7 May 2009

Factors Unforeseen at the Orange Tree

Factors Unforeseen is the latest production at the Orange Tree Theatre in Richmond and another fine production it is too.

The heart of the play is the story of a manufacturer of sun tan cream that is badly hit by the very public death of a celebrity from skin cancer. This story is seen from the perspectives of the factory's management and workers, the celebrity and the company's American owners.

The participants' stories are interleaved and all take place on the one stage at the same time using a cast of some twenty actors playing thirty parts.

This sounds confusing but the clever direction makes it work.

The action takes place in the middle of the stage and round the edge we have three tableaux showing us the workers, celebrity and owners.

The actors in these tableaux sit remarkably still except when it is their turn to say their part of the story. The three tableaux also rotate twice during the play to give the audience different views of the action.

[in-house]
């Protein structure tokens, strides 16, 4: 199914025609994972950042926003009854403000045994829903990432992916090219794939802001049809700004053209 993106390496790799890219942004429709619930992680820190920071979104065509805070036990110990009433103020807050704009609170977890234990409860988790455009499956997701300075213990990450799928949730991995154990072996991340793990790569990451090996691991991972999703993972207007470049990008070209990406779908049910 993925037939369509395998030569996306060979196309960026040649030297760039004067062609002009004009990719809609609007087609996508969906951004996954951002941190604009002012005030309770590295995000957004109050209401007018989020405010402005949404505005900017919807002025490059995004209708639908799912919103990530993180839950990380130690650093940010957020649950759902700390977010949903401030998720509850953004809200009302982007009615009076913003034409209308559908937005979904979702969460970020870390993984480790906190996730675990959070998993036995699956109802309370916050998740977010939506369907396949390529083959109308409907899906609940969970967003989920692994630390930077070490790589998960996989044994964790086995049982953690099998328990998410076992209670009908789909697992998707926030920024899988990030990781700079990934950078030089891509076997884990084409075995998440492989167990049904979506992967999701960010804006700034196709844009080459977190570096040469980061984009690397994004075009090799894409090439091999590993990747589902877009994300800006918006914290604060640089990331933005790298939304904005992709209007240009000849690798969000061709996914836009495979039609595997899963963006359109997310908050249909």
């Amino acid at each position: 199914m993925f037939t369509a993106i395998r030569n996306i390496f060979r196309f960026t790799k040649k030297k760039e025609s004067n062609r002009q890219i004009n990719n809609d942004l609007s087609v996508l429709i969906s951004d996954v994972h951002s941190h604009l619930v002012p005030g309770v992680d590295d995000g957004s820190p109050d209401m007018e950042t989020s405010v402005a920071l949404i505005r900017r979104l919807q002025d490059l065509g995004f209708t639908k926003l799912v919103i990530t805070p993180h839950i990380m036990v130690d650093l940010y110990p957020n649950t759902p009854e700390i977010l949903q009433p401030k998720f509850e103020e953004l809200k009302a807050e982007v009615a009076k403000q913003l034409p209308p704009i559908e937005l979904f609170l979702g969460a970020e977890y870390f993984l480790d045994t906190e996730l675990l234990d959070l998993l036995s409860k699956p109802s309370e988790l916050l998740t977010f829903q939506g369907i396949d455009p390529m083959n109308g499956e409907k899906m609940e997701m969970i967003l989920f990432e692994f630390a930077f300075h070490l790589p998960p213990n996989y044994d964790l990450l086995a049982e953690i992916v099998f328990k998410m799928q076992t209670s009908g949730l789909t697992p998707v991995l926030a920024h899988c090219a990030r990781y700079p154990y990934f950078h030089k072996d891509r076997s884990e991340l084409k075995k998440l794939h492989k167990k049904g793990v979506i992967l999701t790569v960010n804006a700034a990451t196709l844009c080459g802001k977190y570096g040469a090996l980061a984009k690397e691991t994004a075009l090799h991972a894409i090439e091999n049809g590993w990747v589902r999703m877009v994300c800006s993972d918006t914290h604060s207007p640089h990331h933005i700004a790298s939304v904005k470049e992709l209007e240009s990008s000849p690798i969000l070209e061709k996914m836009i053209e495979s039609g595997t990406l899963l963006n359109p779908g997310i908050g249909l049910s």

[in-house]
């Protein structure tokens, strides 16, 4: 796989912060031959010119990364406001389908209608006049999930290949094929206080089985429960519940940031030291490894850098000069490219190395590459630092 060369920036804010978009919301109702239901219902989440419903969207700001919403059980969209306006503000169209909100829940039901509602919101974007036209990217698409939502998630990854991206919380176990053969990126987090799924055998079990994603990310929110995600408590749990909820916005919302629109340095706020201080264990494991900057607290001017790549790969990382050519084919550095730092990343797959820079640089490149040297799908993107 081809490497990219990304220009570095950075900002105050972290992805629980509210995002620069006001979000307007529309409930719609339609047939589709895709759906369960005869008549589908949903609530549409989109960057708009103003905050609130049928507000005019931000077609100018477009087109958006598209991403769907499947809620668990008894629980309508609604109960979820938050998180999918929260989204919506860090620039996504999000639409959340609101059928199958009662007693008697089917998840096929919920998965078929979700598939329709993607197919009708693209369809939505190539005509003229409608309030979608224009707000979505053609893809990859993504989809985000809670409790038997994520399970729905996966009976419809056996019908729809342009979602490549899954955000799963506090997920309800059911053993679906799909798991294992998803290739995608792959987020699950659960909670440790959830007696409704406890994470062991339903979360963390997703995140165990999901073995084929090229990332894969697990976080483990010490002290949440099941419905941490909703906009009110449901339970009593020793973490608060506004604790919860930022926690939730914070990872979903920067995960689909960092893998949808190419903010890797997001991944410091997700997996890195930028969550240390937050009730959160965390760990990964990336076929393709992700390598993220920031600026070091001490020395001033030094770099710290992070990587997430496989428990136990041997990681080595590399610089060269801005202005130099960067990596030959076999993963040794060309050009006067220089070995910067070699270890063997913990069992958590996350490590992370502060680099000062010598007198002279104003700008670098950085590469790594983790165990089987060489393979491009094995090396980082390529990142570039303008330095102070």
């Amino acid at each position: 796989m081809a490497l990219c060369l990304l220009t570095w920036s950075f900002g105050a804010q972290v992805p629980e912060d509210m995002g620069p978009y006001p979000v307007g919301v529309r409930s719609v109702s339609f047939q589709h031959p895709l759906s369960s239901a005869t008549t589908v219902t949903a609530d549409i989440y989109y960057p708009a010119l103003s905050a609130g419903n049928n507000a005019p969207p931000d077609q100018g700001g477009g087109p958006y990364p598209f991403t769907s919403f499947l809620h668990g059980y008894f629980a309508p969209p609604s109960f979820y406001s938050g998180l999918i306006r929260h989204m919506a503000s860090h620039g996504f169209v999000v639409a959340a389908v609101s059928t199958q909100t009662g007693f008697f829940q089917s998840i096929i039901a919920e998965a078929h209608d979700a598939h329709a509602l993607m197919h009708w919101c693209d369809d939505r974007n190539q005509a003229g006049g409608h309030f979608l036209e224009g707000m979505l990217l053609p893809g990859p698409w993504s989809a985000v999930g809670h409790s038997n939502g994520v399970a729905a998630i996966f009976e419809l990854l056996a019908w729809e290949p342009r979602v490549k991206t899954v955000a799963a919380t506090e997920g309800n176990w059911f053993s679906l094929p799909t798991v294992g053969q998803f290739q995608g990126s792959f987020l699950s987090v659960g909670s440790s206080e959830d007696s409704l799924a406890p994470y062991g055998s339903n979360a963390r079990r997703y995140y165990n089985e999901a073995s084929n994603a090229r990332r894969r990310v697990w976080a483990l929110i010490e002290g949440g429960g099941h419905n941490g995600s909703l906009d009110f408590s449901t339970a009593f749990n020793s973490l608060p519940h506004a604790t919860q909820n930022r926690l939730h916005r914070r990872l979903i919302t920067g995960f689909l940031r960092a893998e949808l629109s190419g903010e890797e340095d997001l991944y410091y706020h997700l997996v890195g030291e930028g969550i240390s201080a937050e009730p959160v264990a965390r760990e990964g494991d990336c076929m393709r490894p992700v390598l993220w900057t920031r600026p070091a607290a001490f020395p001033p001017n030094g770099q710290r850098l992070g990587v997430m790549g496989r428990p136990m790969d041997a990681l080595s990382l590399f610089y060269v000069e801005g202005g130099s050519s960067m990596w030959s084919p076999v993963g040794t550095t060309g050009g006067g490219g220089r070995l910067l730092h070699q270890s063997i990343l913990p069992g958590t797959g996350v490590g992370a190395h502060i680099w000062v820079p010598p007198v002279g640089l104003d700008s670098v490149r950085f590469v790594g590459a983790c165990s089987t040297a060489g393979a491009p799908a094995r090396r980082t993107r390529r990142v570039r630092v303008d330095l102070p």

In contrast to the stillness of the tableaux, the main action is often frantic with the cast running on and off stage in all directions and frequently jumping on to the table in the centre of the stage. The picture shows the sales manager rallying his troops and in the background (far left) there is the celebrity (a princess) with her interviewer and (far right) one of the American owners.

The main story is fairly easy to summarise (but I wont, go and see it yourself!) and has no real surprises but it is compelling and involving story than is enhanced by being presented through the various perspectives.

The story comes to a simple, natural and satisfactory end that mirrors the opening. The chaos is gone, as is most of the cast, and all the story threads are brought together and are closed.

Because of the complex structure of the play there are no natural breaks and so no interval but while I missed my usual half-time Becks it was better for the drama to watch it unfold in one sitting and I spent most of the 1 3/4 hours with a grin on my face.

Yet another good play from the Orange Tree that maintains its reputation for presenting unusual and challenging material in exciting ways.

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